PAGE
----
Diagnostic performance of non-invasive imaging for stable coronary artery disease: A Meta-analysis

2019-11-08T06:48:29Z (GMT) by Gianluca Pontone
Background: To determine diagnostic performance of non-invasive tests using invasive fractional flow reserve (FFR) as reference standard for coronary artery disease (CAD). Methods: Medline, Embase, and citations of articles, guidelines, and reviews for studies were used to compare non-invasive tests with invasive FFR for suspected CAD published through March 2017. Results: Seventy-seven studies met inclusion criteria. The diagnostic test with the highest sensitivity to detect a functionally significant coronary lesion was coronary computed tomography (CT) angiography [88%(85%-90%)], followed by FFR derived from coronary CT angiography (FFRCT) [85%(81%-88%)], positron emission tomography (PET) [85%(82%-88%)], stress cardiac magnetic resonance (stress CMR) [81%(79%-84%)], stress myocardial CT perfusion combined with coronary CT angiography [79%(74%-83%)], stress myocardial CT perfusion [77%(73%-80%)], stress echocardiography (Echo) [72%(64%-78%)] and stress single-photon emission computed tomography (SPECT) [64%(60%-68%)]. Specificity to rule out CAD was highest for stress myocardial CT perfusion added to coronary CT angiography [91%(88%-93%)], stress CMR [91%(90%-93%)], and PET [87%(86%-89%)]. Conclusion. A negative coronary CT angiography has a higher test performance than other index tests to exclude clinically-important CAD. A positive stress myocardial CT perfusion added to coronary CT angiography, stress cardiac MR, and PET have a higher test performance to identify patients requiring invasive coronary artery evaluation.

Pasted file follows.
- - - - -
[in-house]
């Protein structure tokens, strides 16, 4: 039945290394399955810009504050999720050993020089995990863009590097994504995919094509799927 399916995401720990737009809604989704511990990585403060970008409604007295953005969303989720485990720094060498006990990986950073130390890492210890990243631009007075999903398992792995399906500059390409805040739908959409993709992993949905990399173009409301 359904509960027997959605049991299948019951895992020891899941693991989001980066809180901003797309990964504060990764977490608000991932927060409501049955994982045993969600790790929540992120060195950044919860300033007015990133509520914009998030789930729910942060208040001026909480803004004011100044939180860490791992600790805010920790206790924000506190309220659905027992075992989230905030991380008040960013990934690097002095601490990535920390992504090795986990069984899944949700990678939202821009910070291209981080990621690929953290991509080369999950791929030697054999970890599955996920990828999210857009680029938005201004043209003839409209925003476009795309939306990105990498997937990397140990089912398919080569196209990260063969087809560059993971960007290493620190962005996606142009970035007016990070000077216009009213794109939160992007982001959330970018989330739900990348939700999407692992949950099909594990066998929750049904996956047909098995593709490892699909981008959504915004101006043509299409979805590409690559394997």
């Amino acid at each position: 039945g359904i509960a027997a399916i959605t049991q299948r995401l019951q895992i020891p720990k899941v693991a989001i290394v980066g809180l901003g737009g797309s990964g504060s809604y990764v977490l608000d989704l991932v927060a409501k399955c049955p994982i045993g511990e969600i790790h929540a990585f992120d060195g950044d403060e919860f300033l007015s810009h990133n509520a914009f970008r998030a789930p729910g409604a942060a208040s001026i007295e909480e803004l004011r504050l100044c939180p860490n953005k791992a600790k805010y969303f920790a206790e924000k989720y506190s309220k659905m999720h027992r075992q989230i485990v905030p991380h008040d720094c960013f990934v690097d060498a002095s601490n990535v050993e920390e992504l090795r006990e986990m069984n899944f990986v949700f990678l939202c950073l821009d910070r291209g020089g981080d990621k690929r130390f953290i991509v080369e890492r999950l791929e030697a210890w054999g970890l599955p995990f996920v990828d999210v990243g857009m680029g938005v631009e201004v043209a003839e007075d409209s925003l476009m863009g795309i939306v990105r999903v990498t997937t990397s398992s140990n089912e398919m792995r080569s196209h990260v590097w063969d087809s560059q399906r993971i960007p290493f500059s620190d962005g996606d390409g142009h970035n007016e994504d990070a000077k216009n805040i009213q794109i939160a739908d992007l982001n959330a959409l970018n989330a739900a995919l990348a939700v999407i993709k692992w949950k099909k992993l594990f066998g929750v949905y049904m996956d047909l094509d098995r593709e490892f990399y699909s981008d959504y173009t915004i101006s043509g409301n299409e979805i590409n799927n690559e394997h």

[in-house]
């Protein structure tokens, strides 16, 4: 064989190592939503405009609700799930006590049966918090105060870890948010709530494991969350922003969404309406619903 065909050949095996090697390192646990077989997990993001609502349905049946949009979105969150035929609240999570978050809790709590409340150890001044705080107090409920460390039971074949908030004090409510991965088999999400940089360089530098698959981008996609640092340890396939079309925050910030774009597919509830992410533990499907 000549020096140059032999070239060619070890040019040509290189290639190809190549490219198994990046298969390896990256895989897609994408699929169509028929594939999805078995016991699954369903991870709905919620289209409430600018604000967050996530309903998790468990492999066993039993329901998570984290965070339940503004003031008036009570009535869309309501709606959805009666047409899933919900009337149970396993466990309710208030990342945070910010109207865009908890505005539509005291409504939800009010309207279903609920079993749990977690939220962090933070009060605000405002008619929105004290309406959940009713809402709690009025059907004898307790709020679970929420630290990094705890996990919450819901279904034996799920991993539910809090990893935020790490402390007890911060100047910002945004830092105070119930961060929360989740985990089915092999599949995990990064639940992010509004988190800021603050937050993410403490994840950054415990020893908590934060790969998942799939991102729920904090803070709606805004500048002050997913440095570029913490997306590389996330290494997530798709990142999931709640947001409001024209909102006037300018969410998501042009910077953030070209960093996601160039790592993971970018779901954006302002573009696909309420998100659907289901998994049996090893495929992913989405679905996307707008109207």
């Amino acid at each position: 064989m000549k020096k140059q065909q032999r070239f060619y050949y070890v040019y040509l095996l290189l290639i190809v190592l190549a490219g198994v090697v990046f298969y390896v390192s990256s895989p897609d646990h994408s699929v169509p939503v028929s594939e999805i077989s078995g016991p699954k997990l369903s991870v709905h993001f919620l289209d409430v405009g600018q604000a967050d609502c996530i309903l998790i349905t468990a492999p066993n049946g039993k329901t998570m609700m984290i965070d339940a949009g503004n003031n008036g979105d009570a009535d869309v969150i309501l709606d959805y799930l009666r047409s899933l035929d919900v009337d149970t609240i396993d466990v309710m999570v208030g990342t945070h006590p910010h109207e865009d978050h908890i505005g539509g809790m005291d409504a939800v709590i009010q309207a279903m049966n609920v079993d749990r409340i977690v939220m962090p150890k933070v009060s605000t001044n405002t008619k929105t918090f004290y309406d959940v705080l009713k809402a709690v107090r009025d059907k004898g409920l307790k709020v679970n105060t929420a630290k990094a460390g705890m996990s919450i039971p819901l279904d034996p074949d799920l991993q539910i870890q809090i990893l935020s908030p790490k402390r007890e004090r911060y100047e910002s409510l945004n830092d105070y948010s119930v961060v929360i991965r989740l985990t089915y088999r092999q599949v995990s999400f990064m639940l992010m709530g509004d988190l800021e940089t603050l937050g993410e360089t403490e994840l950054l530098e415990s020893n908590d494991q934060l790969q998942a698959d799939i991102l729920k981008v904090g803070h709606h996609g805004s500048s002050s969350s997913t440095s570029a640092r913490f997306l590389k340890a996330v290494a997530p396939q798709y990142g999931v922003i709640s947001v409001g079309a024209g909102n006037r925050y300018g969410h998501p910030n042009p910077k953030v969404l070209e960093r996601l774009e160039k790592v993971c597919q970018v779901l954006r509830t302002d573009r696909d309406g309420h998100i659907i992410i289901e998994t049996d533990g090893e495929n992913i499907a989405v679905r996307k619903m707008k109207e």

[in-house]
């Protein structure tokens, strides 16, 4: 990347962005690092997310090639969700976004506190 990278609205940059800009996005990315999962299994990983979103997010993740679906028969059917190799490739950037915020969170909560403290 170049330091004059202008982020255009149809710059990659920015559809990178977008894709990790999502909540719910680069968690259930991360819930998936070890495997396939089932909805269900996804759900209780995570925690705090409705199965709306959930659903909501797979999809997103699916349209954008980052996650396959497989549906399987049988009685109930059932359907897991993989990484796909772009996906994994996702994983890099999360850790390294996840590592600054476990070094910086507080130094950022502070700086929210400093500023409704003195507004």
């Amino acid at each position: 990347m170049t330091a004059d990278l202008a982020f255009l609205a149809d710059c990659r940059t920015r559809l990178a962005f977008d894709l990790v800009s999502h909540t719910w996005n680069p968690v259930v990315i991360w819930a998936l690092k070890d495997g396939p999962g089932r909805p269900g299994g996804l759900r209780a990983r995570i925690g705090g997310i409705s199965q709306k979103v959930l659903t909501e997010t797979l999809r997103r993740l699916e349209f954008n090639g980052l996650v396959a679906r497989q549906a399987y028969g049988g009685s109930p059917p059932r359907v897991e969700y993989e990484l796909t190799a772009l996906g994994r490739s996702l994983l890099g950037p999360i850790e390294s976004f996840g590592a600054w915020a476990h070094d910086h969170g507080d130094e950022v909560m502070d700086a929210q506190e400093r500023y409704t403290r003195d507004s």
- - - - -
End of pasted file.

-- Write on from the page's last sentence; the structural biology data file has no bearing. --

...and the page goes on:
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CC BY 4.0